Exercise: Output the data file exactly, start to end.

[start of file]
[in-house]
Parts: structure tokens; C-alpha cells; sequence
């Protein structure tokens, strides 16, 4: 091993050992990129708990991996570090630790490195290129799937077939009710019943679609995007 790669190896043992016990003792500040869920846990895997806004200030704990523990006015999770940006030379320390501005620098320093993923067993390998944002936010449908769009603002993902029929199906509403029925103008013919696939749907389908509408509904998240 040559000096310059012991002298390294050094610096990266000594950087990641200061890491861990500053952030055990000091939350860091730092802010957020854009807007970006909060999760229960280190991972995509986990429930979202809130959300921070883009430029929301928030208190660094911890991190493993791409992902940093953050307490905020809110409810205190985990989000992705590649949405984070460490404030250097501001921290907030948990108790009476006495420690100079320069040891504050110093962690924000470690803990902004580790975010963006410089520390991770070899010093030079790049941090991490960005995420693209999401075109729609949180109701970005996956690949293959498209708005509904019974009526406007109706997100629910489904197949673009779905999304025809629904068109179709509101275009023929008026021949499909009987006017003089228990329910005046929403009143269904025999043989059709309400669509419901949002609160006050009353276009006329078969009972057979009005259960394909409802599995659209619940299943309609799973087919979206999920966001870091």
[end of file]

[in-house]
Parts: structure tokens; C-alpha cells; sequence
């Protein structure tokens, strides 16, 4: 091993050992990129708990991996570090630790490195290129799937077939009710019943679609995007 790669190896043992016990003792500040869920846990895997806004200030704990523990006015999770940006030379320390501005620098320093993923067993390998944002936010449908769009603002993902029929199906509403029925103008013919696939749907389908509408509904998240 040559000096310059012991002298390294050094610096990266000594950087990641200061890491861990500053952030055990000091939350860091730092802010957020854009807007970006909060999760229960280190991972995509986990429930979202809130959300921070883009430029929301928030208190660094911890991190493993791409992902940093953050307490905020809110409810205190985990989000992705590649949405984070460490404030250097501001921290907030948990108790009476006495420690100079320069040891504050110093962690924000470690803990902004580790975010963006410089520390991770070899010093030079790049941090991490960005995420693209999401075109729609949180109701970005996956690949293959498209708005509904019974009526406007109706997100629910489904197949673009779905999304025809629904068109179709509101275009023929008026021949499909009987006017003089228990329910005046929403009143269904025999043989059709309400669509419901949002609160006050009353276009006329078969009972057979009005259960394909409802599995659209619940299943309609799973087919979206999920966001870091």